A Year after London Bombings, Union Chief Says Tube Security a Confused Mess

The biggest rail workers' union yesterday described security on London Underground as a 'confused mess' on the eve of the anniversary of the terrorist bombings.

The Rail Maritime & Transport Union said urgent action was needed to put in place 'clear and unequivocal' security systems.

'Believe it or not London Underground has classified King's Cross as a low-risk station and the other two stations bombed a year ago - Edgware Road and Liverpool Street - as medium-risk simply because of the fare zones they are in,' said general secretary Bob Crow.

'Almost everyone except London Underground seems to agree that transport systems remain under a high level of threat and we believe that the entire Tube network should be regarded as high risk.'

The union also renewed its call to the Government not to go ahead with 'unbelievable plans' covering fire safety rules on the Tube put in place after the 1987 King's Cross fire.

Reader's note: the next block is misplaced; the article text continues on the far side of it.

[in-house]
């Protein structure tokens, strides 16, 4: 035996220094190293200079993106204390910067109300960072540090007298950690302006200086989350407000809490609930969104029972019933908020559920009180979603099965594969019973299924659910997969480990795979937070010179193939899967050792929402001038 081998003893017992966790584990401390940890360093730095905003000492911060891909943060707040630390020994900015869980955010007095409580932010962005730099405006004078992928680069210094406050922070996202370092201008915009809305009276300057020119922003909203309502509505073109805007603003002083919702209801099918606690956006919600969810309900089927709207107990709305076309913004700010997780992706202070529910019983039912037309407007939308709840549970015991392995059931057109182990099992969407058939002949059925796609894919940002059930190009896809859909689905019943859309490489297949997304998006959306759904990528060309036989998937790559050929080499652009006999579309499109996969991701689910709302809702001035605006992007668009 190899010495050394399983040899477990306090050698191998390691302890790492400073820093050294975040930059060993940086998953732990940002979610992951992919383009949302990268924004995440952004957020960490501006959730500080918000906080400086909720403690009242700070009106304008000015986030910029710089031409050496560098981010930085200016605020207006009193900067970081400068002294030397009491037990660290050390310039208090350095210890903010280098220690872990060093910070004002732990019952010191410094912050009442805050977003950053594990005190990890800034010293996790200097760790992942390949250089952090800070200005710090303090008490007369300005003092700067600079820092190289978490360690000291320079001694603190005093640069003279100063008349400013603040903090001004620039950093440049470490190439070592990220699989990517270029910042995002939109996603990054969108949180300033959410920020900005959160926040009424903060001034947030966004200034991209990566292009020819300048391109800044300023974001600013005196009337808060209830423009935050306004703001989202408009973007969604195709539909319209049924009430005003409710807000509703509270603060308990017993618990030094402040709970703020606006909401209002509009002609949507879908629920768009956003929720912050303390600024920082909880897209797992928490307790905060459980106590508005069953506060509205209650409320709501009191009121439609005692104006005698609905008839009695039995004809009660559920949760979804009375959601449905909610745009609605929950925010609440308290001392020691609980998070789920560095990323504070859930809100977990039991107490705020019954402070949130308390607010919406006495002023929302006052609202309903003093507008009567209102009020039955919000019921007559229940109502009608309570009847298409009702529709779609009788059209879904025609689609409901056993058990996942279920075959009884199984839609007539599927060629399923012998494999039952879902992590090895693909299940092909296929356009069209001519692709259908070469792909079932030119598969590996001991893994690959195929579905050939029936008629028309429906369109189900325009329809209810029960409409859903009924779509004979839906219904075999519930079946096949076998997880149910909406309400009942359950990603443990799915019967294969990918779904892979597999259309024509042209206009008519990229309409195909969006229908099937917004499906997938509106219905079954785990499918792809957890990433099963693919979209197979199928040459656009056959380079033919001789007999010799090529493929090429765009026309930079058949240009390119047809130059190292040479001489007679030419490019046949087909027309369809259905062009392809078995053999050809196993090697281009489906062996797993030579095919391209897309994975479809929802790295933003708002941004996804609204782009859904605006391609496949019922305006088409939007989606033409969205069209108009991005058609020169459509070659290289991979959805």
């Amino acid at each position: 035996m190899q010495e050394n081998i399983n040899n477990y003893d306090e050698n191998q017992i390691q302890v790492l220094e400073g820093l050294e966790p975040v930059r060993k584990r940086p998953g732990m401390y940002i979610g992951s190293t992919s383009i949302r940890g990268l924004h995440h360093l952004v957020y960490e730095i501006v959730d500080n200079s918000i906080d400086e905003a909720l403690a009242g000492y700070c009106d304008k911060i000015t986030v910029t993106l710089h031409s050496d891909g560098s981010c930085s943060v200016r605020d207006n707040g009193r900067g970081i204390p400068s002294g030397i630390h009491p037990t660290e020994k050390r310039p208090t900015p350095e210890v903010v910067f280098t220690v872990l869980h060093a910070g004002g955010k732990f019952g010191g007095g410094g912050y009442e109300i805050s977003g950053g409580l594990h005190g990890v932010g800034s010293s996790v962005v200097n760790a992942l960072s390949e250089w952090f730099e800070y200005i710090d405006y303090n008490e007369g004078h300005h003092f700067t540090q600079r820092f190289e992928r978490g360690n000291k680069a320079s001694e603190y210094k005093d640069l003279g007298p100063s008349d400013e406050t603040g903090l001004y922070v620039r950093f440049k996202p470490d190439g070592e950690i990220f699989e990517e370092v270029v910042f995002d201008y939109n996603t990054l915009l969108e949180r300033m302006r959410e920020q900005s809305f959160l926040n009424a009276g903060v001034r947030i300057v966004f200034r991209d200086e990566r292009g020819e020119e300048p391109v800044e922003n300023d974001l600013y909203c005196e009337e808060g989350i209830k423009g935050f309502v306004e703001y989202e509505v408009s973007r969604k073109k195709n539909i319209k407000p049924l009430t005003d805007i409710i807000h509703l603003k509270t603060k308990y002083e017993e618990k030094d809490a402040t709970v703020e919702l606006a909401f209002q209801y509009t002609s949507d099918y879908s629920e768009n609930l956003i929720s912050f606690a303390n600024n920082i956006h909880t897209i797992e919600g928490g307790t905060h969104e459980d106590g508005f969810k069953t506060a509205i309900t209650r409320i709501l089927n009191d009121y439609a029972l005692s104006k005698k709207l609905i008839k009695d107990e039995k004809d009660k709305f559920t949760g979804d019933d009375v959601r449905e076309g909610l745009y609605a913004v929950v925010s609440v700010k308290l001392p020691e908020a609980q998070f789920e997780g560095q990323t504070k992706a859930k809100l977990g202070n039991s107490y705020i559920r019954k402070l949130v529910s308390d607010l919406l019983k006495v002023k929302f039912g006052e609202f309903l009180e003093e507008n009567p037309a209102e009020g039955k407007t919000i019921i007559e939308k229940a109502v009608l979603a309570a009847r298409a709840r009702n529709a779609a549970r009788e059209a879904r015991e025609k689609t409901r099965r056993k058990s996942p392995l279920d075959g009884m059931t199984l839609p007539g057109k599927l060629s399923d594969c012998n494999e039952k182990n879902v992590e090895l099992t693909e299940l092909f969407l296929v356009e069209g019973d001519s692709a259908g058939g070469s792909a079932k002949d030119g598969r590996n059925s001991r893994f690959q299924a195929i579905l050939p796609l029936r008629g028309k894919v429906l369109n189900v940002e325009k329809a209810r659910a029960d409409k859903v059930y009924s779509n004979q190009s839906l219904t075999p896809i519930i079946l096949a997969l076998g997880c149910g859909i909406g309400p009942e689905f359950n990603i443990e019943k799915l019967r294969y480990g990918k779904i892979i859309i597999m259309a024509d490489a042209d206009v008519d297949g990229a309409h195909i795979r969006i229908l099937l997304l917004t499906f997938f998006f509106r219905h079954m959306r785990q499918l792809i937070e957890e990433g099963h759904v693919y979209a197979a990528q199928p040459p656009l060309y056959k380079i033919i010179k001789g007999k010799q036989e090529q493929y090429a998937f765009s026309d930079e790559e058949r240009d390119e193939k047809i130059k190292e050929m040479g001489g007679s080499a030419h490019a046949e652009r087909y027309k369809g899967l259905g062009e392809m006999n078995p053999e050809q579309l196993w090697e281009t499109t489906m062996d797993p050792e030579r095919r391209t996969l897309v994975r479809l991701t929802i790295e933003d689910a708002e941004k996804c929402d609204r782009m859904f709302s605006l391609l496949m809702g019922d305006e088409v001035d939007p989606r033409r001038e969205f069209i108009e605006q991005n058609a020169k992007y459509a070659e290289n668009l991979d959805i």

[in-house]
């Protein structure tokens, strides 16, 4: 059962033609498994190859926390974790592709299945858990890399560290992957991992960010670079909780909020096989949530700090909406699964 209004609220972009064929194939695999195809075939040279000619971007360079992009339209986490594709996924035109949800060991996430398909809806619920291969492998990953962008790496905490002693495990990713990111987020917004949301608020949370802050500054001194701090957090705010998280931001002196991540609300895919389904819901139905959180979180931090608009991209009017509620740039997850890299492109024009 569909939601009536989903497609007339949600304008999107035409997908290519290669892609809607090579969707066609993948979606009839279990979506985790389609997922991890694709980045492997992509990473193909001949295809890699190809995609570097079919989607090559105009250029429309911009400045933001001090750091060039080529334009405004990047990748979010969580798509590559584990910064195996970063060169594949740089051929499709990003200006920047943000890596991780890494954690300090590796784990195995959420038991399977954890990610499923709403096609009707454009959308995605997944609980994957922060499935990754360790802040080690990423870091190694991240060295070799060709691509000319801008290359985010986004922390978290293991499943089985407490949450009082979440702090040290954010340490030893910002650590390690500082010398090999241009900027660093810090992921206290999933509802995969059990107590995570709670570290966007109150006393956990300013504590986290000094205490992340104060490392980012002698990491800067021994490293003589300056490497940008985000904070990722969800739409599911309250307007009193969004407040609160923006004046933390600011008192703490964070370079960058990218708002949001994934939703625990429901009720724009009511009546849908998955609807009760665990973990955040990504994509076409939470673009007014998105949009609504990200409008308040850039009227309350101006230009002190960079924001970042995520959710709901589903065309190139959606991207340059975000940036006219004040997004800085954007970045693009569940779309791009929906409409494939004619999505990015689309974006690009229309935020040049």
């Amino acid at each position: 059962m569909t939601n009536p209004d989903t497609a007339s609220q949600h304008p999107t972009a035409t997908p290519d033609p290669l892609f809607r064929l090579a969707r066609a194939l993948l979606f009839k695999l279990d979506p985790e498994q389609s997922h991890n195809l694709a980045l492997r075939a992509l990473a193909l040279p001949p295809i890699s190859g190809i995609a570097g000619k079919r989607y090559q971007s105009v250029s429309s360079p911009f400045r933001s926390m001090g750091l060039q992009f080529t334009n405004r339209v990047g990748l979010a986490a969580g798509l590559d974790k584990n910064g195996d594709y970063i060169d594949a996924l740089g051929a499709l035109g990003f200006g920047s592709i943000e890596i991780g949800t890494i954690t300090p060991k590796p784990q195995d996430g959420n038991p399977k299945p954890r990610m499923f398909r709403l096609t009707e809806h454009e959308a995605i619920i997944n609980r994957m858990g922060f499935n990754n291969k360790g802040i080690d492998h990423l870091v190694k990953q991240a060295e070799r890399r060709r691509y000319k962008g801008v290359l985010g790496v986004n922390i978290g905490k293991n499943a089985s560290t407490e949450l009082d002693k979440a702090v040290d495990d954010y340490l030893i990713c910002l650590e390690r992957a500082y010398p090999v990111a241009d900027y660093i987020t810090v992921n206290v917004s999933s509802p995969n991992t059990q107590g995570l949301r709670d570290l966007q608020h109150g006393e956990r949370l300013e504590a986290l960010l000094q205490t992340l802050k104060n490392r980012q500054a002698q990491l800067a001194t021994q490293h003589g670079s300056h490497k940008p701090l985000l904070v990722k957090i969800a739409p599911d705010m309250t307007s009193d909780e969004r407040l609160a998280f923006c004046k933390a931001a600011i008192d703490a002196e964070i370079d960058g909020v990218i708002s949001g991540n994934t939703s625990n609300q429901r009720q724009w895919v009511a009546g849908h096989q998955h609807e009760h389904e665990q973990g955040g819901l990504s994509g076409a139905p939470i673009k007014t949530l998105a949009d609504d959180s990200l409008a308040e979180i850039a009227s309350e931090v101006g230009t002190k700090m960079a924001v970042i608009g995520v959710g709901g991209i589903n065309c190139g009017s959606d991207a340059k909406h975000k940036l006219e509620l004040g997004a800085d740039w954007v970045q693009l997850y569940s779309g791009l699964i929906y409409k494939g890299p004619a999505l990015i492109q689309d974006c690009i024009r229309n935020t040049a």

It also claimed that 'confused and contradictory' statements were made about whether to close the Tube station during a terrorist alert a few weeks after the bombings last year.

'In the event of a similar future emergency we believe the only sensible course is to evacuate the network until it is cleared as safe to operate,' said Mr Crow.

The union has repeated its call for breathing apparatus to be made available to front-line Tube staff and for a second qualified member of staff on trains.

Mr Crow added, 'It is unacceptable that we are still asking for these measures a year on.'

A Transport for London spokesman said, 'London Underground already takes a risk- based approach to managing the fire risk at Tube stations and therefore the proposed changes to the fire regulations will not alter staff numbers or reduce safety.

'The emergency services are trained to respond to the full range of threats and have the necessary specialist equipment.

'London Underground has a radio system on all lines and trains that enables line control staff to communicate with all drivers and station staff.'

The spokesman said a new pounds 2bn communications network for the Tube was being rolled out across the system.

The TfL spokesman added the union's claims about station security risks were incorrect. King's Cross and Liverpool Street stations are on London Underground's highest security category.

<<Western Mail -- 07/10/06>>